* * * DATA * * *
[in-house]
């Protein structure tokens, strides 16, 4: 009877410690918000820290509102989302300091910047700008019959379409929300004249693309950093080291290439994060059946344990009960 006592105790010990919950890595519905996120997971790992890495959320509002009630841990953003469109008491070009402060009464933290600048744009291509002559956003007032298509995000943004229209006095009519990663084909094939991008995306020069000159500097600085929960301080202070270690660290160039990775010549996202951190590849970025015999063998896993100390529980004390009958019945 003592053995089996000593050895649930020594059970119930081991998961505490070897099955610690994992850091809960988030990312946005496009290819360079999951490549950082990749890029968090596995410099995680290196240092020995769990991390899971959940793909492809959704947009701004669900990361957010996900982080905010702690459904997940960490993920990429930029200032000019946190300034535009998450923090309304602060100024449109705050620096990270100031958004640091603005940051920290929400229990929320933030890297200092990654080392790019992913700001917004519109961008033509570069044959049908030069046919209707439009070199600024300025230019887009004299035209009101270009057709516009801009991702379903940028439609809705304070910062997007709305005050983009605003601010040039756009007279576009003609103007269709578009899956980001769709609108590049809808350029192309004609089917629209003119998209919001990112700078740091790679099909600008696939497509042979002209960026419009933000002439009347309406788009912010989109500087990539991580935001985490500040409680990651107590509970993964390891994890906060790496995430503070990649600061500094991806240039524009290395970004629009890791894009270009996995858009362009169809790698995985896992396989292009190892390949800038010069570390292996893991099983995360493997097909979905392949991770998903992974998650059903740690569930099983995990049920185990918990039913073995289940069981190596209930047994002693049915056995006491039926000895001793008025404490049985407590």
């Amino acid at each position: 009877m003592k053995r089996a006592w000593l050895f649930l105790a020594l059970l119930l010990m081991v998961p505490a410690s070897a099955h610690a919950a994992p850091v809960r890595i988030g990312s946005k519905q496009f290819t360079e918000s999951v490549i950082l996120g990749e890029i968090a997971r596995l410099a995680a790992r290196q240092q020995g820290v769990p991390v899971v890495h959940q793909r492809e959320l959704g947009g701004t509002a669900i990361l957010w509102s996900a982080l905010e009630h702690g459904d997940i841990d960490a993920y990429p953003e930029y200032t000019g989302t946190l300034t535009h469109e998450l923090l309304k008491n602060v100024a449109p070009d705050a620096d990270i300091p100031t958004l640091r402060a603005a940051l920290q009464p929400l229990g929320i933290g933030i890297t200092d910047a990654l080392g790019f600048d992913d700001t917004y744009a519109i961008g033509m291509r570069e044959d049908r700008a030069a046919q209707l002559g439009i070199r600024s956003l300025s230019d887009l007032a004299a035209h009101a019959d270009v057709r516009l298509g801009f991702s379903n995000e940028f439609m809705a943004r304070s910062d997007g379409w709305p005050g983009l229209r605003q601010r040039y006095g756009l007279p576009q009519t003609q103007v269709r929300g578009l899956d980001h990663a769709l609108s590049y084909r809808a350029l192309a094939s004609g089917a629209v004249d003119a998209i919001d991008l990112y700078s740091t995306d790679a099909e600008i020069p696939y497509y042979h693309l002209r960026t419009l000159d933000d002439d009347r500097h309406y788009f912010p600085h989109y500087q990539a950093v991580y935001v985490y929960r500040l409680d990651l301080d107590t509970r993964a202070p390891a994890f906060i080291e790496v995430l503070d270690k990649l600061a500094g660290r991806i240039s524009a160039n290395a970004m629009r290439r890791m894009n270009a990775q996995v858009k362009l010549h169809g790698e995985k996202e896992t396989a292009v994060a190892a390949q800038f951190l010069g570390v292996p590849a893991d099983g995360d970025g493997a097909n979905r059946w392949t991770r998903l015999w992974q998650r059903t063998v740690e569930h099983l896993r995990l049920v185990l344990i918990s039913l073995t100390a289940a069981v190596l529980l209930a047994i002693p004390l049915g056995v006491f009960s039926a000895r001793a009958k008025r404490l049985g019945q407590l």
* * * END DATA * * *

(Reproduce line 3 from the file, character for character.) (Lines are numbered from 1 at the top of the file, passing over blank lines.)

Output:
């Amino acid at each position: 009877m003592k053995r089996a006592w000593l050895f649930l105790a020594l059970l119930l010990m081991v998961p505490a410690s070897a099955h610690a919950a994992p850091v809960r890595i988030g990312s946005k519905q496009f290819t360079e918000s999951v490549i950082l996120g990749e890029i968090a997971r596995l410099a995680a790992r290196q240092q020995g820290v769990p991390v899971v890495h959940q793909r492809e959320l959704g947009g701004t509002a669900i990361l957010w509102s996900a982080l905010e009630h702690g459904d997940i841990d960490a993920y990429p953003e930029y200032t000019g989302t946190l300034t535009h469109e998450l923090l309304k008491n602060v100024a449109p070009d705050a620096d990270i300091p100031t958004l640091r402060a603005a940051l920290q009464p929400l229990g929320i933290g933030i890297t200092d910047a990654l080392g790019f600048d992913d700001t917004y744009a519109i961008g033509m291509r570069e044959d049908r700008a030069a046919q209707l002559g439009i070199r600024s956003l300025s230019d887009l007032a004299a035209h009101a019959d270009v057709r516009l298509g801009f991702s379903n995000e940028f439609m809705a943004r304070s910062d997007g379409w709305p005050g983009l229209r605003q601010r040039y006095g756009l007279p576009q009519t003609q103007v269709r929300g578009l899956d980001h990663a769709l609108s590049y084909r809808a350029l192309a094939s004609g089917a629209v004249d003119a998209i919001d991008l990112y700078s740091t995306d790679a099909e600008i020069p696939y497509y042979h693309l002209r960026t419009l000159d933000d002439d009347r500097h309406y788009f912010p600085h989109y500087q990539a950093v991580y935001v985490y929960r500040l409680d990651l301080d107590t509970r993964a202070p390891a994890f906060i080291e790496v995430l503070d270690k990649l600061a500094g660290r991806i240039s524009a160039n290395a970004m629009r290439r890791m894009n270009a990775q996995v858009k362009l010549h169809g790698e995985k996202e896992t396989a292009v994060a190892a390949q800038f951190l010069g570390v292996p590849a893991d099983g995360d970025g493997a097909n979905r059946w392949t991770r998903l015999w992974q998650r059903t063998v740690e569930h099983l896993r995990l049920v185990l344990i918990s039913l073995t100390a289940a069981v190596l529980l209930a047994i002693p004390l049915g056995v006491f009960s039926a000895r001793a009958k008025r404490l049985g019945q407590l």